Environment and market both concerns of Apple in China: Tim Cook

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Apple CEO Tim Cook began his China visit Monday with a new environmental initiative -- to protect as much as one million acres of managed working forests in the country through World Wildlife Fund partnership.

The project is Apple's largest project of its kind in the world and may help save both managed and non-managed forests, said Cook in an exclusive interview with Xinhua upon arrival.

The multi-year project help make pulp, paper and wood products more sustainable and the high-tech giant's expanding renewable energy and environmental protection initiatives in China. Apple began developing it last year.

"The environmental issue is very important in China," said Cook.

He said Apple has been looking closely at Chinese President Xi Jinping's objectives, and aligning what Apple is doing to meet China's objectives.

"This area is one where we can make a significant contribution," said Cook, adding that Apple is in a unique position to lead in the subject because of its expertise, passion, and employees' skills in the area.

Apple has vowed to achieve a net-zero impact on the world's supply of sustainable virgin fiber and power all of its operations worldwide entirely on renewable energy. Currently 87 percent of its global operations run on renewable energy.

Apple is now successfully running all its data centers, usually an enormous user of energy, on 100 percent renewable energy.

The forestry program aims to manage wood resources, to make them renewable and ensure that forests don't get lost to development.

The concept is not widely spread worldwide though, and it is rare for a private company like Apple to get involved.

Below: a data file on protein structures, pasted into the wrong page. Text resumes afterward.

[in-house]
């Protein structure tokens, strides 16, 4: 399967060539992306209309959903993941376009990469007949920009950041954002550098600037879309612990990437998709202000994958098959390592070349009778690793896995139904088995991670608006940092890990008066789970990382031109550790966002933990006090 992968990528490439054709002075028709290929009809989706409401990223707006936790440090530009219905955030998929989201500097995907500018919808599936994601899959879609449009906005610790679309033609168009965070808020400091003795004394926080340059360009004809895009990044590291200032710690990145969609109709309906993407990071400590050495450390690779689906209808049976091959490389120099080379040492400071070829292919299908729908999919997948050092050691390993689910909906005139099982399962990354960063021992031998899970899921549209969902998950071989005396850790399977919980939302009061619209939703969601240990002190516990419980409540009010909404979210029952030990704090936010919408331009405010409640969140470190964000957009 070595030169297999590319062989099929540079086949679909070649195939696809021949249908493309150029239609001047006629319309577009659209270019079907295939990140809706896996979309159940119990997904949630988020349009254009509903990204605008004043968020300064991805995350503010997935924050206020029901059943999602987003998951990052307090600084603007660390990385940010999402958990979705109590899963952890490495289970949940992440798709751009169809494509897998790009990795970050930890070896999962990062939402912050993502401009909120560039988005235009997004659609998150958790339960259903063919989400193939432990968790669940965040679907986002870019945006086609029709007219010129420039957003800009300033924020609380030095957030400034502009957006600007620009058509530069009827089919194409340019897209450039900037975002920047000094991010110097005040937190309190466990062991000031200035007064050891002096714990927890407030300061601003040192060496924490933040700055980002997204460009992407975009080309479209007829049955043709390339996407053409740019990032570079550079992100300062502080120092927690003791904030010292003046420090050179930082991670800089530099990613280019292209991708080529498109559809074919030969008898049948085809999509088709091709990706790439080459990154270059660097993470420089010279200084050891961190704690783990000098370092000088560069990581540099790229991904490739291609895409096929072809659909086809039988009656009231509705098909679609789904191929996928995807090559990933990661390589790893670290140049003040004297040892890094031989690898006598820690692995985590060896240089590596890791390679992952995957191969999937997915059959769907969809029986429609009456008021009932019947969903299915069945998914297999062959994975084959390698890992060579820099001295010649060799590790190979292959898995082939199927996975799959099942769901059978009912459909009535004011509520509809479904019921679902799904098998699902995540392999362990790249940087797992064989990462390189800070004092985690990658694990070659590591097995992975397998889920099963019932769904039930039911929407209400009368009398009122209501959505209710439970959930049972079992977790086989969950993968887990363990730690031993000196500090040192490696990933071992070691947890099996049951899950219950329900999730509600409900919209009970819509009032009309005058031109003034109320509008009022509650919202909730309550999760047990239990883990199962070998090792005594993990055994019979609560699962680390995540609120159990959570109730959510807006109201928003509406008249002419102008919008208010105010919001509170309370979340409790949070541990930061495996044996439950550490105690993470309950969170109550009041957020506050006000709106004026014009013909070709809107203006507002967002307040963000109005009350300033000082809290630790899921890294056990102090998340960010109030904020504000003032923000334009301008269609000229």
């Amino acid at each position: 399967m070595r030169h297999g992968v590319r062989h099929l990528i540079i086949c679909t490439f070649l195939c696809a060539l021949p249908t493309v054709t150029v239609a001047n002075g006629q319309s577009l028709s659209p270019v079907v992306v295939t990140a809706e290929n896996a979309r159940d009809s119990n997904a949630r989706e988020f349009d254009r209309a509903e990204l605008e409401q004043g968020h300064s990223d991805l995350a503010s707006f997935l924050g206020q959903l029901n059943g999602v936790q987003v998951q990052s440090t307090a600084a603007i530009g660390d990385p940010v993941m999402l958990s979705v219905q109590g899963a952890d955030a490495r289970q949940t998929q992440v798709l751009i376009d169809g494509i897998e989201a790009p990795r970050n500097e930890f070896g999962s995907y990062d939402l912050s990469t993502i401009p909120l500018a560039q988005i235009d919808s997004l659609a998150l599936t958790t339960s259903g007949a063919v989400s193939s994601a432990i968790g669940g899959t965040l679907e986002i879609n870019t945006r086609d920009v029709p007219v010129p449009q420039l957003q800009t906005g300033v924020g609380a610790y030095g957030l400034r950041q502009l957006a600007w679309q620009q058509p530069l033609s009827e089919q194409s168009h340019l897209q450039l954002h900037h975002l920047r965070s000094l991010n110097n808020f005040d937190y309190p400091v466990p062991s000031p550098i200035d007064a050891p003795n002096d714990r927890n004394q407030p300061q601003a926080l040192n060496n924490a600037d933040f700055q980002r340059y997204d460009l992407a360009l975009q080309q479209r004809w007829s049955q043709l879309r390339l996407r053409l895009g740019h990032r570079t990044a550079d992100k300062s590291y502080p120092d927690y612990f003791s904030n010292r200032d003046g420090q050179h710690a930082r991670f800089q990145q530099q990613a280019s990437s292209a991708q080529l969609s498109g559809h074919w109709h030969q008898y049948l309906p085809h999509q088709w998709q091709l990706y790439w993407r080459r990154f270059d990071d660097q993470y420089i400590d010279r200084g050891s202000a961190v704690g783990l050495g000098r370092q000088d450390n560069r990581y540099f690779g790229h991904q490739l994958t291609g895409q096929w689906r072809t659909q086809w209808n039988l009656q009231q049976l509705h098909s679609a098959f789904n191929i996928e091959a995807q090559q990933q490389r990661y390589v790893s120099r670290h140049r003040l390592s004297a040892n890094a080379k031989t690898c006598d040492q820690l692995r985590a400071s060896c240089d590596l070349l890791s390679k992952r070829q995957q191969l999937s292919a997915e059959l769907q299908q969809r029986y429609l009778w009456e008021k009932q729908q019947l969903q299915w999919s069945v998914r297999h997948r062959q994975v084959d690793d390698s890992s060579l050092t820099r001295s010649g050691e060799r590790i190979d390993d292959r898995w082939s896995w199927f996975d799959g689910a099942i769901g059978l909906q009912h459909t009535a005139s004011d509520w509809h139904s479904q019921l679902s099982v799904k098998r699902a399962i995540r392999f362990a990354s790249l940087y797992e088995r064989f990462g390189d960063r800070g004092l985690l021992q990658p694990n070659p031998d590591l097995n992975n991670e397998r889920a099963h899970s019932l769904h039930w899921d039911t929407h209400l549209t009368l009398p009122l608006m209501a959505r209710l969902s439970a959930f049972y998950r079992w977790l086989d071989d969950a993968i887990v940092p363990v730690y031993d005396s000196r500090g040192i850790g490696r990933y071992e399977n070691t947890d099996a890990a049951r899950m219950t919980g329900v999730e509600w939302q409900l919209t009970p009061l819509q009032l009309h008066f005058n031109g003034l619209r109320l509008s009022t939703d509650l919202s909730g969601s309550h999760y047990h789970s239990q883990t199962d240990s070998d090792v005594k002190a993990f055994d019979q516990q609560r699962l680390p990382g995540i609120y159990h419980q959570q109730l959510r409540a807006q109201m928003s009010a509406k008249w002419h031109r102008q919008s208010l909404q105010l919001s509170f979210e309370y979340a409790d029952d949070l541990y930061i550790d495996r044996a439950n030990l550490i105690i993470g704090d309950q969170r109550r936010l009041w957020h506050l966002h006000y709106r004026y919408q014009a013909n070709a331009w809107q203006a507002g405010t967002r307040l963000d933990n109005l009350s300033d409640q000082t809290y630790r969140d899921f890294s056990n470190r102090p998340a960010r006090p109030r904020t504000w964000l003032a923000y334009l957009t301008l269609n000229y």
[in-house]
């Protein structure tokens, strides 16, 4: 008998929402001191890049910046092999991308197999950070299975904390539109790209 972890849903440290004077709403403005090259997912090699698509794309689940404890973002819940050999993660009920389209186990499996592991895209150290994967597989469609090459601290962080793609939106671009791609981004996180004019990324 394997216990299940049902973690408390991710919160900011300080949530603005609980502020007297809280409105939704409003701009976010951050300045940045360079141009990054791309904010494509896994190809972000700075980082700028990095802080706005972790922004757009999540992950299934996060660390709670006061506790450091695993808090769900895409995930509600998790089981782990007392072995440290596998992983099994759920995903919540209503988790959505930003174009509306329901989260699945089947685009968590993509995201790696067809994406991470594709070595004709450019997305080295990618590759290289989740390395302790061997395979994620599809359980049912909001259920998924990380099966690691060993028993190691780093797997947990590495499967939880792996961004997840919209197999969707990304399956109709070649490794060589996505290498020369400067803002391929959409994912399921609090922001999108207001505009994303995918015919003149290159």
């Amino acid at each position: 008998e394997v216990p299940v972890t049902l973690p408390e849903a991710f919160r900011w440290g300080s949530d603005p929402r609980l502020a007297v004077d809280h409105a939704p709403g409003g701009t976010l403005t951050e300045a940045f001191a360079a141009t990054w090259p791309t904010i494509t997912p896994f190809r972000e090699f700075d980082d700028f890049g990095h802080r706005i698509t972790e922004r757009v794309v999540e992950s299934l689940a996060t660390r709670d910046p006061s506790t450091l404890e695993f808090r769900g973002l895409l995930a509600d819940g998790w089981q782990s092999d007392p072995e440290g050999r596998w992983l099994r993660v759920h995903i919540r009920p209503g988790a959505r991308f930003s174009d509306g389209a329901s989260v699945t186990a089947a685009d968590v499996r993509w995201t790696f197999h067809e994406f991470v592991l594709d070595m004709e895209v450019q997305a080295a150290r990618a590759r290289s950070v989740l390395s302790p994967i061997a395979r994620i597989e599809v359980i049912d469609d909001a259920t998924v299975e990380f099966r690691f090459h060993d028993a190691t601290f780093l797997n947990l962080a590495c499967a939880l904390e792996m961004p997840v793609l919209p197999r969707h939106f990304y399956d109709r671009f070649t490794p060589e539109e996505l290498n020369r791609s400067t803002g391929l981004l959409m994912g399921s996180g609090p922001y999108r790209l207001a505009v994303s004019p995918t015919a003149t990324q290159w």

Cook said very few companies focus on the product they make after it is shipped to the customers in terms of environmental concerns. But this is an area where Apple pays a lot of attention because it helps customers cut carbon footprints.

"We don't advocate, that is not our responsibility," said Cook, "by the same token, we focus on the manufacturing of the product, not just the final assembling, but all the way back to the raw materials."

"That's the only way Apple can make an enormous impact on the environment," he said. The CEO said there has been enough talk about environment issues, and it's time to take action.

Cook's current visit is largely centered around environment. Aside from that, he will also be focusing on Apple Pay's entry in China.

"We very much want to get Apple Pay in China," he said. Apple has been negotiating with the banks and Jack Ma Yun from Alibaba, a China-based B2B platform provider, which would give a boost to a powerful third party payment provider. Alibaba was listed on NASDAQ last year.

Cook described the launch of Apple Pay in the United States as "a huge start" and believes that it could be even faster in China.

"I'm very bullish on Apple Pay in China," he said.

Apple Watch is another of his concerns. Cook said Apple Watch is a "perfect" product in one of the most popular categories right now. Apple is trying to make as many as it can. He did not, however, disclose the sales figures for the Apple Watch, which started on April 24.

Cook arrived in Beijing to the news that Apple has overtaken Xiaomi, a home rival, to become the No.1 smart phone vendor in China. He said he was excited about the "great news".

Apple announced on April 28 that it has sold 61 million iPhones in the first three months of this year. Cook said the company sold more iPhones in China than in the United States in last quarter.

He said the market potential of China is very large.

"I think China is a market where everyone will own a smart phone," he said, hoping to convince "a reasonable percentage" of the market.

Apple has accelerated market exploration in China, which Cook believes will become Apple's biggest market in the world. It has opened seven more retail stores in China since the start of 2015, aiming to bring the number of Apple Stores to 40 by 2016.

"Forty is a good objective for us for mid next year," said Cook, "That is not where we want to end. We'll keep adding from there."

Currently Apple has 22 retail stores in China since the first one opened its doors in Beijing in 2008. Endi

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